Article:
MHERST — Monty Mack took extra shooting practice yesterday, trying to rediscover his misplaced touch.
Other players were scattered around Curry Hicks Cage, many spending time at the foul line, which has seemed booby-trapped at times.
After Saturday's shocking 78-65 loss to Holy Cross, the University of Massachusetts men's basketball team has a few days to pull itself together. But a 13-point loss to a Patriot League team set off alarm bells and left UMass — which had hoped to be 3-0 at this point — with a 1-2 record and plenty of questions.
"Our first loss, I think some people figured it was Marquette at Marquette, fine," UMass coach Bruiser Flint said. "But this was Holy Cross. People are disappointed, and I can understand. I'm disappointed, too."
"The sad thing is that if we had simply made our foul shots and rebounded better, we'd be undefeated," Flint said. "At least those are correctable, with some work."
UMass has been subpar from the foul line, hitting 46 of 79 for 58.2 percent. Opponents have hit 84 of 111, for 75.7 percent.
The offense has been further hampered by Mack's 8-for-30 start from the floor. But as the Minutemen prepare for Saturday's road game against Oregon (3-0 entering tonight's game against Portland), they are most concerned about their rebounding.
What was supposed to be a strength has been a disaster, with UMass outrebounded in every game. In the losses to Marquette and Holy Cross, the margin was a stunning 95-60, including 52-30 against Holy Cross, which had 20 offensive boards.
Flint thinks poor technique is the biggest reason.
"We're not making any moves under the basket," he said. "We're standing behind people and pushing them in the back.
"We think that just because we're big, we'll rebound, but we're just trying to wrestle with people underneath," he said. "And we're not going to win any wrestling matches."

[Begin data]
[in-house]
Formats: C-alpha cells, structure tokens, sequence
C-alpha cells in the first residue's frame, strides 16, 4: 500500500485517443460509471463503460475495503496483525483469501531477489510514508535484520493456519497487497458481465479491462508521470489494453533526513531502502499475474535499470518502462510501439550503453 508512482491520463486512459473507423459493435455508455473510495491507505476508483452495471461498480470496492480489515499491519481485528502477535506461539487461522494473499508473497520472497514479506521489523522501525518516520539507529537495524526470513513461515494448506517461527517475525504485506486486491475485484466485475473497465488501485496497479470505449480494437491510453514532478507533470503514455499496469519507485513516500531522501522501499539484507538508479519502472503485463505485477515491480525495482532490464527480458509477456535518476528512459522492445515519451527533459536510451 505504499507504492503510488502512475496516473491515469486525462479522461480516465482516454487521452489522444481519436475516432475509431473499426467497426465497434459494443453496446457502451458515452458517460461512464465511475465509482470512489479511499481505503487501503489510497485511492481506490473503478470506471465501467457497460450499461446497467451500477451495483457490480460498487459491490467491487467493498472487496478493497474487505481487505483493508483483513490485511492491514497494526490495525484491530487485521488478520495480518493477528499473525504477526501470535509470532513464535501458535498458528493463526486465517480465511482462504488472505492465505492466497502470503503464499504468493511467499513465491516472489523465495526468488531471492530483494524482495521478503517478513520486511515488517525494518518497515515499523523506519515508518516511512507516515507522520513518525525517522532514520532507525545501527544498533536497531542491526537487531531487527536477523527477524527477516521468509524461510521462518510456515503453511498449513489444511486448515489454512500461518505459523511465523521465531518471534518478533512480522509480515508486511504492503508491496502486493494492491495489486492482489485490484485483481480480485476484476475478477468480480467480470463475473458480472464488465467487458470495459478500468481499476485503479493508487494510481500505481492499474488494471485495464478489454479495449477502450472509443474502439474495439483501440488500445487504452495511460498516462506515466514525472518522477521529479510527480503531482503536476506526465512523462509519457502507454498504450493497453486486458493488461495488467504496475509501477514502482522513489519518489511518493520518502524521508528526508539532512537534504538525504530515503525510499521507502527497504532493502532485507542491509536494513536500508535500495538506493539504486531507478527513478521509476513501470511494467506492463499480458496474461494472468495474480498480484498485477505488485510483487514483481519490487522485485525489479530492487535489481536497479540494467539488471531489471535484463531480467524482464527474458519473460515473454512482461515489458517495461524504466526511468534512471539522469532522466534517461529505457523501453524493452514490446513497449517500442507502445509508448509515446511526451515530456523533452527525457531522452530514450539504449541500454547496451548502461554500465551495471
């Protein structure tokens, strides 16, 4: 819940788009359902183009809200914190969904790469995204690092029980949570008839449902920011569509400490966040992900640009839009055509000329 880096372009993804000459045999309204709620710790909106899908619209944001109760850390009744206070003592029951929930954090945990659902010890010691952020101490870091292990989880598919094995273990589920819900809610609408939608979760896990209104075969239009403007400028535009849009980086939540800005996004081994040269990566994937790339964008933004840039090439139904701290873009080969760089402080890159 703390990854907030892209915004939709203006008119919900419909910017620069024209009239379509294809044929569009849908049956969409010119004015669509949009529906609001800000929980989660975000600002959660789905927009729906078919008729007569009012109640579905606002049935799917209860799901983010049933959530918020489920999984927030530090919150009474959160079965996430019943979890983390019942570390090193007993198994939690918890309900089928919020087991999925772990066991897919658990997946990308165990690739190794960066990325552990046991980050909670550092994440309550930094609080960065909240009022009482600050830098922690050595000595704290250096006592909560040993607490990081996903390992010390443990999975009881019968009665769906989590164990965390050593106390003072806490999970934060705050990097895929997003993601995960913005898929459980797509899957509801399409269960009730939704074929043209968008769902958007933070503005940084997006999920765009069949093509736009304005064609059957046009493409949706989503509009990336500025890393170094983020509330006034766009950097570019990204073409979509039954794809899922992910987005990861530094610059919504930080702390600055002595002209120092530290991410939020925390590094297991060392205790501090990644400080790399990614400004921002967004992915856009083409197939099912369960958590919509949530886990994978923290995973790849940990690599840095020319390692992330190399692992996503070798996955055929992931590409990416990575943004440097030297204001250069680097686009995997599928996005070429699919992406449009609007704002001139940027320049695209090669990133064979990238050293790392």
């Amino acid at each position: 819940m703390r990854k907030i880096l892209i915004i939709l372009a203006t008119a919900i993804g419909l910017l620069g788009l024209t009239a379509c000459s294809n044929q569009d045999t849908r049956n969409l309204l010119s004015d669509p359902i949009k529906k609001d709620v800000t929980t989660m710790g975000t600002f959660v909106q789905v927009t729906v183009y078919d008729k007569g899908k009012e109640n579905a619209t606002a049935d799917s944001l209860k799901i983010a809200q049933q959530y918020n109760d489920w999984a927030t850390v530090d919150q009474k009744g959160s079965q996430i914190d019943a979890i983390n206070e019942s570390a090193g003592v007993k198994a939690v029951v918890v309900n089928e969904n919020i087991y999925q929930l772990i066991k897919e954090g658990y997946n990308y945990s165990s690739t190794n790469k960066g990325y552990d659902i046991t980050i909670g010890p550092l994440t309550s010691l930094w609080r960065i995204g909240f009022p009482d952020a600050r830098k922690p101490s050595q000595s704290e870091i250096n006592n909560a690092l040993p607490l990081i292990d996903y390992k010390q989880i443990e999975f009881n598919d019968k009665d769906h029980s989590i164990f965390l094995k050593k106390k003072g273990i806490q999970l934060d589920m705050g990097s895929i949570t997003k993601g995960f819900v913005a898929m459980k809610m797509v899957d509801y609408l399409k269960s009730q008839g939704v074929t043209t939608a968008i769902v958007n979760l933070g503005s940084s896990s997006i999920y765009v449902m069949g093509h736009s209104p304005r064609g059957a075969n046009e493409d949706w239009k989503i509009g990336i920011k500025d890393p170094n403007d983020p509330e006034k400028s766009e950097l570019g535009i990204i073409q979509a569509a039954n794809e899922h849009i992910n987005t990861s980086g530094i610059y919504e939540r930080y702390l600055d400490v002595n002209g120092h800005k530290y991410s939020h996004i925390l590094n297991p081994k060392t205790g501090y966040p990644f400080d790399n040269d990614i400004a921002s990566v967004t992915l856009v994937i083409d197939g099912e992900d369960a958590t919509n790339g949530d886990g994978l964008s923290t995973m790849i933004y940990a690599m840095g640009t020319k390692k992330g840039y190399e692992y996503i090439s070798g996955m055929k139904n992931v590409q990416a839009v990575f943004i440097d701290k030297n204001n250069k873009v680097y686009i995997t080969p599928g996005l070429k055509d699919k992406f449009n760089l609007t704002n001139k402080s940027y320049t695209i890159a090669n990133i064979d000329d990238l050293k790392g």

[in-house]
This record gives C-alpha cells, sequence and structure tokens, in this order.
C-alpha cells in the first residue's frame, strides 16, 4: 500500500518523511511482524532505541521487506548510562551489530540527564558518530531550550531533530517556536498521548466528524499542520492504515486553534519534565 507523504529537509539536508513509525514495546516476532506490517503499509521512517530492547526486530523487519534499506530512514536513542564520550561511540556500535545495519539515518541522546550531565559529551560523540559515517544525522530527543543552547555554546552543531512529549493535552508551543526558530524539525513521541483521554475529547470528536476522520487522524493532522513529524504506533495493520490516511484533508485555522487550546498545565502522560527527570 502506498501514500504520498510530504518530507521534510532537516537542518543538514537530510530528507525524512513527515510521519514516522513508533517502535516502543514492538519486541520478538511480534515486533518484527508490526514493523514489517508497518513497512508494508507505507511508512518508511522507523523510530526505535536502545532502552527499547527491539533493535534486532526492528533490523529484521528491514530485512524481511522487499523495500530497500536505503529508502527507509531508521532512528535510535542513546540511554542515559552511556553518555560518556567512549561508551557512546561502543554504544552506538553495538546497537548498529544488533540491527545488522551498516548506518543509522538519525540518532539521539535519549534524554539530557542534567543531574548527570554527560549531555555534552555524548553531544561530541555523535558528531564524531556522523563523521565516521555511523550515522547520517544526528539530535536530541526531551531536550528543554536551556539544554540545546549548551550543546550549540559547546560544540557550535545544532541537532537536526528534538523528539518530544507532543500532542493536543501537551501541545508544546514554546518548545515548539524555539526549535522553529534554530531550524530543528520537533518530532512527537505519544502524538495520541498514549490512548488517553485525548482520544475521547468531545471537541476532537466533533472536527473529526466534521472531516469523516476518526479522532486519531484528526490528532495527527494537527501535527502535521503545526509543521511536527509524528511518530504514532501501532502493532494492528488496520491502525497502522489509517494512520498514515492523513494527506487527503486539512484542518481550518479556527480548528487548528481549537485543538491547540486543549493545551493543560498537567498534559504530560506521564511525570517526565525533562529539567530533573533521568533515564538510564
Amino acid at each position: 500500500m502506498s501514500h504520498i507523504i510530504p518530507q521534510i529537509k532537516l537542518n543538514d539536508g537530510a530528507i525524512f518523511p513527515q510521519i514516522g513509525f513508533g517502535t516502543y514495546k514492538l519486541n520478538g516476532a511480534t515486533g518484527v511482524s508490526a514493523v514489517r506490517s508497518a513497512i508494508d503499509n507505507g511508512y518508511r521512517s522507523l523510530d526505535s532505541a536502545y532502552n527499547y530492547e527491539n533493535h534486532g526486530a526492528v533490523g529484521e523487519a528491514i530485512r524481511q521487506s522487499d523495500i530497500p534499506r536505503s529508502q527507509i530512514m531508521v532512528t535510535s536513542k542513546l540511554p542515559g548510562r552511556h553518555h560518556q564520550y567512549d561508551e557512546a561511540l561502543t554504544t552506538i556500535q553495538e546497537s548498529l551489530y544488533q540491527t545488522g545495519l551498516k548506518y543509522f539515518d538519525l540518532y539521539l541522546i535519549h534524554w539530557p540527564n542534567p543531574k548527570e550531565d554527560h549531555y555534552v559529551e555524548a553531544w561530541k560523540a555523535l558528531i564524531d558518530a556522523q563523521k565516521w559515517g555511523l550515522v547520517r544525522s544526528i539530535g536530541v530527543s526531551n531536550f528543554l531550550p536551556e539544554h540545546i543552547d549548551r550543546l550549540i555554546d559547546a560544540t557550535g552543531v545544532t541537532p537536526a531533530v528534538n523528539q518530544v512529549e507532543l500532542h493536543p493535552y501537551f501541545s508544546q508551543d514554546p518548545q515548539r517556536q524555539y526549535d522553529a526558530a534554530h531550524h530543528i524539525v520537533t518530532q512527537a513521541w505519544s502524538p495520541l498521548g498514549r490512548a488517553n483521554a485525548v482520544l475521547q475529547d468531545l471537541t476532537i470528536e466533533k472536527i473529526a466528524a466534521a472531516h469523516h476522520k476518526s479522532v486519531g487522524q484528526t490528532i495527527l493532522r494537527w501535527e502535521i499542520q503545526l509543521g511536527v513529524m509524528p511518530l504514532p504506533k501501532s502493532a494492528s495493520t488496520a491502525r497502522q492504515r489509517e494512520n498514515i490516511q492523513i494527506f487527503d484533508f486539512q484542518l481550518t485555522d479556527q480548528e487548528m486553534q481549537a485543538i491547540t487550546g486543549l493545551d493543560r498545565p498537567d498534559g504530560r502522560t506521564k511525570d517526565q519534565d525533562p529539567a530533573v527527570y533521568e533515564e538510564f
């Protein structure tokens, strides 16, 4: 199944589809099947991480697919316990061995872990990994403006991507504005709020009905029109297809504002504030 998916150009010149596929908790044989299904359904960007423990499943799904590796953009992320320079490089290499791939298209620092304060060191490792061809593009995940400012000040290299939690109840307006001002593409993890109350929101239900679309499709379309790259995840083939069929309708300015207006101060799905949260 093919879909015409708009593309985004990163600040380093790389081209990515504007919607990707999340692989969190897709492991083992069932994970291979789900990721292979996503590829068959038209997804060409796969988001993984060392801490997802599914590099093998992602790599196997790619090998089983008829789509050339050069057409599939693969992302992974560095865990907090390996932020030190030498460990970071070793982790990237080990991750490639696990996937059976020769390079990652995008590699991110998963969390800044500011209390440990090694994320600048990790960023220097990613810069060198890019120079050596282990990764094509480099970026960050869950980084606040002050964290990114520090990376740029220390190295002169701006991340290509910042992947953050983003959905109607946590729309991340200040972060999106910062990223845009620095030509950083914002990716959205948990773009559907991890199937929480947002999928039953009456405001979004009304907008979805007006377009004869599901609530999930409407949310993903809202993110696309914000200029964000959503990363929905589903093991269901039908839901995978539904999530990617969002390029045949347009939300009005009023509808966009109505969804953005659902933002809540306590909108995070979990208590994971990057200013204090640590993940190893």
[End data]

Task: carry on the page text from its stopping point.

"We're still trying to get used to each other in situations," UMass junior forward Jackie Rogers said. "But in the long run, we will be a good rebounding team."
Rogers, who came from junior college in Kansas this year, is part of a four-man low-post rotation that was expected to restore UMass' traditional rebounding presence. After three games, the quartet of Eric Williams (5.7 rpg.), Micah Brand (3.7), Rogers (3.3) and Kitwana Rhymer (3.0) has not solved the problem.
Hampered by foul trouble, Rhymer has suffered a big dropoff from last year, when his 7.6 rpg. ranked fifth in the Atlantic 10 Conference. Flint expects improvement from his big men, but says it's not all their fault.
"A lot of rebounds have come on second rebounds — tipped balls that a guard or small forward picks up," he said. "Everybody has to do better. We need our three returning starters — Kit, Monty and Shannon Crooks — to lead us while the others get acclimated, and they've been struggling."
Oregon plays some three-guard offense, but is still outrebounding its opponents by 4.3 boards per game. Granted, the opponents (Mississippi Valley State, Denver and Portland State) aren't headliners, but neither was Holy Cross.
The Crusaders did have the nation's leading returning rebounder in seven-foot Josh Sankes, who grabbed 17 boards against UMass.
"They were just kind of big, though, and it was hard to get around them," Rogers said.
Oregon has a 7-2 center with a notable name — Chris Christoffersen — but he doesn't play much. The Ducks, an NCAA tournament team last year, are led on the boards by 6-7 Bryan Bracey (8.0 rpg.), 6-4 Frederick Jones (6.3), 6-8 Julius Hicks (6.0) and 6-9 Flo Hartenstein (5.3).
Flint doesn't want his team to panic, but he knows the season's first crucial point is at hand.
"We just sat down and talked to the guys about their roles on the team," he said. "Maybe this team is just having growing pains."